Interior West BY LAUREN SPRINGER / Fort Collins, Colorado, Zone 5
MY TASTE IN COLOR has had a midlife change. Several friends attest to similar shifts in their chromatic sensibilities. Color perception is so complex: the physics of light meet the biology of the human eye and brain, and interface with the most intangible organ, the heart. It’s hard enough to explain why we see what we see (and to know if we actually see the same thing). It’s wonderfully impossible to explain why we like what we like.
So after years of preferring subtle, indirect colors, for the last few years I’m off and running with orange. Any time of year. In spring it feeds my color-starved soul with ‘Princes Irene’ tulips, Siberian wallflowers, flowering quinces, the unfurling foliage of the ubiquitous ‘Gold Flame’ spirea. Autumn convinces even nonbelievers to make hay with the color, as sumacs, pumpkins, and all sort of berries grace the end of the growing season. But late summer is perhaps when orange offers the most. Floral abundance lags and the relentless sun renders subtle colors indistinguishable. It is probably no coincidence that most orange flowers bloom at this time, as they are taking advantage of less competition and luring those most precious avian jewels, the hummingbirds, to pollinate them.
A couple of South African plants, aiming for their native clasping sunbirds but getting by with our hovering hummers, brighten the late-summer garden. Kniphofias, especially the long-blooming dwarf charmer ‘Bressingham Comet’, pierce through the arching tawny inflorescences of grasses. In a moister spot, tall, lanky Phygelius capensis begins its late-season show. A high-altitude selection of this species has been available for well over a decade now, and is reliable in Zone 5.
The jaunty spotted tiger lily, L. lancifolium, and its taller, paler orange cousin, L. henryi, are the only lilies to thrive and return year after year in my heavy, alkaline clay soil. Daylilies come much easier. I’m partial to orange daylilies with small, narrow-petaled flowers. It can be hard to find these, though, as the trend is toward large-flowered, dish-faced, ruffly, pastel tetraploids.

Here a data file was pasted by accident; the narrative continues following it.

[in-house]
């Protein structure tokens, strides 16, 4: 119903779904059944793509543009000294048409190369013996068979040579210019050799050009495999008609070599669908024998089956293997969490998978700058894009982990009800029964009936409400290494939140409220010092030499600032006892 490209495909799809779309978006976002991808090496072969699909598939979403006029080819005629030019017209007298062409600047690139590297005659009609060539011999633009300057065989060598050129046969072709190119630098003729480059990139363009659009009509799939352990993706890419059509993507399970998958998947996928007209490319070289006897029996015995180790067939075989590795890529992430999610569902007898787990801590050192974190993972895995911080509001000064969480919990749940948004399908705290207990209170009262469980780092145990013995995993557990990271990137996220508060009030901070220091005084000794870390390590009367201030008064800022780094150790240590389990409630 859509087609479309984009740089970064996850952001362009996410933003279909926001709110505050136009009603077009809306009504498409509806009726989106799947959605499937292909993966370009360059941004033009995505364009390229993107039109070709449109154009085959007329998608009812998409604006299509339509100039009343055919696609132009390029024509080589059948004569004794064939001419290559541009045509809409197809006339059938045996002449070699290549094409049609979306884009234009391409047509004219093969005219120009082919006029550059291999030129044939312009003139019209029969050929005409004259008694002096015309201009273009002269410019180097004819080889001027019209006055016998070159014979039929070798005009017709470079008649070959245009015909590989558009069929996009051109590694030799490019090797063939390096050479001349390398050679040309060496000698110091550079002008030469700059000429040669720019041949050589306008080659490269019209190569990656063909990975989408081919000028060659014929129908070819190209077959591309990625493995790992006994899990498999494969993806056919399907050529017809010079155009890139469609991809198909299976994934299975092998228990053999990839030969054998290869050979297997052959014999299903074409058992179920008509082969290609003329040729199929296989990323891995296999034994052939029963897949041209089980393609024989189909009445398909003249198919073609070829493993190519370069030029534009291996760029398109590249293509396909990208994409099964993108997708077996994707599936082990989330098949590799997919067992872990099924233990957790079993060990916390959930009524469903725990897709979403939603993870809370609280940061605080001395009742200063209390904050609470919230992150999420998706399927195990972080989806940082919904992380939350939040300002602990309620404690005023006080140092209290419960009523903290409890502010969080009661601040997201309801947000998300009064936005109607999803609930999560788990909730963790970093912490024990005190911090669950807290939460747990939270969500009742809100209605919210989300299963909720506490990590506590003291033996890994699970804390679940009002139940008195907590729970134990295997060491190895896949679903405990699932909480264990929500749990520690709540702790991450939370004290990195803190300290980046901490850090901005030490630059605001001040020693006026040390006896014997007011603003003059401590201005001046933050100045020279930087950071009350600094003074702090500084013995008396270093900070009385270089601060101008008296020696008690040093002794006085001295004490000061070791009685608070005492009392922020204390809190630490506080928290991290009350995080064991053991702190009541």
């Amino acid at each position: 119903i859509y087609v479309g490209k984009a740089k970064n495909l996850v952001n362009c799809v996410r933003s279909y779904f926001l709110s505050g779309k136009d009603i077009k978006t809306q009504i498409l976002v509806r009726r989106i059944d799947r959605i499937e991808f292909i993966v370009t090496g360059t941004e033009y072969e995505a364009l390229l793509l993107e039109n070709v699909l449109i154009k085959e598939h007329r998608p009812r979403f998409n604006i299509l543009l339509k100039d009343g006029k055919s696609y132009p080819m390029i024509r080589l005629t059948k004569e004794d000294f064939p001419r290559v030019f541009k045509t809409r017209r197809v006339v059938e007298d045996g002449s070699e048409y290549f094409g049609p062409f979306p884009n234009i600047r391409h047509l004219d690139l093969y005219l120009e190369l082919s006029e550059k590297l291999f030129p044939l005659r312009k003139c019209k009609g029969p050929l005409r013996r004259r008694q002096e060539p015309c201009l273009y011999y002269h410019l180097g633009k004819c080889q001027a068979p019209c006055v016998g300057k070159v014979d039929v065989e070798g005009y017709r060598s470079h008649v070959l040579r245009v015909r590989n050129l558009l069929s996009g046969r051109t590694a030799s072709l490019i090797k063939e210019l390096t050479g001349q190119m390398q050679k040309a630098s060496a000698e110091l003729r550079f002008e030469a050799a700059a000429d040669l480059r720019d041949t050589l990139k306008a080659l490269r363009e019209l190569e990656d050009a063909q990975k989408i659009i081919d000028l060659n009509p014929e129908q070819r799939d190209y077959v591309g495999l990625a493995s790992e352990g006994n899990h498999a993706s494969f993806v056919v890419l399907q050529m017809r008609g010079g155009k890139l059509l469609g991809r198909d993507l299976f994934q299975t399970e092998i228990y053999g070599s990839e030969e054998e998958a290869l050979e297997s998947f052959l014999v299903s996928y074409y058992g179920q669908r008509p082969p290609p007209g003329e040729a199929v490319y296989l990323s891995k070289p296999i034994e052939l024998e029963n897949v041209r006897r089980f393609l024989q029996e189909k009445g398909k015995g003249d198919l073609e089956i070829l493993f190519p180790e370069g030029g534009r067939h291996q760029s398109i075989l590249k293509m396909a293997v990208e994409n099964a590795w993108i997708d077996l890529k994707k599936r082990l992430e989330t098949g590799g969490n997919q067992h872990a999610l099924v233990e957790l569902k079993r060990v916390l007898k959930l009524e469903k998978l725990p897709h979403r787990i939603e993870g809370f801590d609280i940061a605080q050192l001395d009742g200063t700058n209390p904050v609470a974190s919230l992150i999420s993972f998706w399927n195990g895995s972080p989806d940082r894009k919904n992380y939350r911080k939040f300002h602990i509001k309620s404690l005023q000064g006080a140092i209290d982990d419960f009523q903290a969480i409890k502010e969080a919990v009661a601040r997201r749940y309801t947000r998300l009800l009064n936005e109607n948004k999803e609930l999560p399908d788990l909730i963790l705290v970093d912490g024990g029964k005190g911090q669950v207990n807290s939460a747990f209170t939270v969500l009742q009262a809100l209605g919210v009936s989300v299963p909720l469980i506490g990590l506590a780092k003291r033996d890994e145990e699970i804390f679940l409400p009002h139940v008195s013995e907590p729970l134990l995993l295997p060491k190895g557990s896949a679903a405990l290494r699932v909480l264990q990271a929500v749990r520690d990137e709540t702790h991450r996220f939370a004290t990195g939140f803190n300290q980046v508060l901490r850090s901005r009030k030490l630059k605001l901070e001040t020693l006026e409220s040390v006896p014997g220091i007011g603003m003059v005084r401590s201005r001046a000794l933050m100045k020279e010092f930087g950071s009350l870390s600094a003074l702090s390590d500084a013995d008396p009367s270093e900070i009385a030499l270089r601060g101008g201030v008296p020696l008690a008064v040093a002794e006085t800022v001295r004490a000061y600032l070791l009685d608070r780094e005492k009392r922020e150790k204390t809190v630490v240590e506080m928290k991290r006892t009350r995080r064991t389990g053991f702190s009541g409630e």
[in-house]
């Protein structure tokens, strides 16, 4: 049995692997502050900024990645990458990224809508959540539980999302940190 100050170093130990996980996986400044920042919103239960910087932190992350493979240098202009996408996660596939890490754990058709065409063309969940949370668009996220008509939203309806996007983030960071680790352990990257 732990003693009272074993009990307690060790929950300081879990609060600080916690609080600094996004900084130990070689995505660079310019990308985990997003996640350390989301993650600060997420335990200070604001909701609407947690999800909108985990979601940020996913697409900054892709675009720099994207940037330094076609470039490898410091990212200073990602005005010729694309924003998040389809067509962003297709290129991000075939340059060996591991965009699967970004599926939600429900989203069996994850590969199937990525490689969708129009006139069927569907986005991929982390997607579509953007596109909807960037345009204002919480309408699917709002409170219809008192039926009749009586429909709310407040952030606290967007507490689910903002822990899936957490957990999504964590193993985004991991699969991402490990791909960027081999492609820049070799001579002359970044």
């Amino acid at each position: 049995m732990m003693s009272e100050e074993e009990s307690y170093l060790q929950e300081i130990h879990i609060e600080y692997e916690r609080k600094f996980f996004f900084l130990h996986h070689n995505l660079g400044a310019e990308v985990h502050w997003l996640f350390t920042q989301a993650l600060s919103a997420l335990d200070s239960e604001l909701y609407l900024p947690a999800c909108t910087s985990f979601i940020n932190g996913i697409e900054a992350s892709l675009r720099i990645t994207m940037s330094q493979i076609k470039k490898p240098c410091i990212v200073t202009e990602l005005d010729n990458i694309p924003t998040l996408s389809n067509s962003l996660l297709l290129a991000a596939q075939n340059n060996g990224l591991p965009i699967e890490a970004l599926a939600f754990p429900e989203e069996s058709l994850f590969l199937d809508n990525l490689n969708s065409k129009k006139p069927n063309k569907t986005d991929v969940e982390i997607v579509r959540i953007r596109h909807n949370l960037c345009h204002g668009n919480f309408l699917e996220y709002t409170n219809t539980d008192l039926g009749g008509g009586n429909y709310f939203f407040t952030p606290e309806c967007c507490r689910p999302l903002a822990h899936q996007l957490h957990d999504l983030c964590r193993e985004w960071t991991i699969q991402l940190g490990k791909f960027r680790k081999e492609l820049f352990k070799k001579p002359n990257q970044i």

An old standby from the New World is trumpet vine, Campsis radicans (pictured), which I grew up with back East. The straight species flourishes equally well in the Interior West; named forms such as ‘Madame Galen’ are not as hardy, though, because of some C. grandiflora blood.
The vast majority of orange summer flowers are southwestern natives. Gold and orange Aquilegia desertorum thrives in dry shade or sun, and flowers nonstop from May until September. Sprawling Zauschneria garrettii ‘Orange Carpet’ is the hardiest and earliest to bloom of its autumnal clan. Penstemon rostriflorus (below) blooms later than most hardy beardtongues, carrying on the brilliant displays of earlier-flowering brethren P. barbatus and P. pinifolius. A relatively new introduction, Scrophularia macrantha, flowers for two months in sprays of orange-red bird-shaped tubular flowers. An arroyo plant, it loves a bit of extra moisture and deep, disturbed soil. Lower-growing Stachys coccinea likes similar conditions and needs a bit of protection in Zone 5. Red yucca, Hesperaloe parviflora, has proved itself bone hardy into Zone 4, although it harks from Zone 7. A soft yellow form is now in the trade; I wonder what the hummingbirds will think. H
Penstemon rostriflorus (also known as P. bridgesii)
This semishrubby, partially evergreen southwestern penstemon is hardy into USDA Zone 4, and thrives in hot sun and the driest, poorest soils. The orange-red tubular flowers bloom in late July, August and into September, the exact time and duration depending upon when the monsoon arrives, or when the gardener decides to add a little water. The plant grows to about 18 inches in height and girth, and like many penstemons, tends to decline after five or more years in the garden. Sources, page 74.
To do in the garden
Collect desired seed.
Plant autumn crocus and colchicum.
Remove spent flower stalks to encourage new foliage growth for stronger, revitalized plants.
If you have bearded irises, dig and divide tired stands, rejuvenate the soil with compost, rotted manure, and/or alfalfa pellets (cheap rabbit food), and replant the most vigorous fans (see “Starting Off Right,” page 30).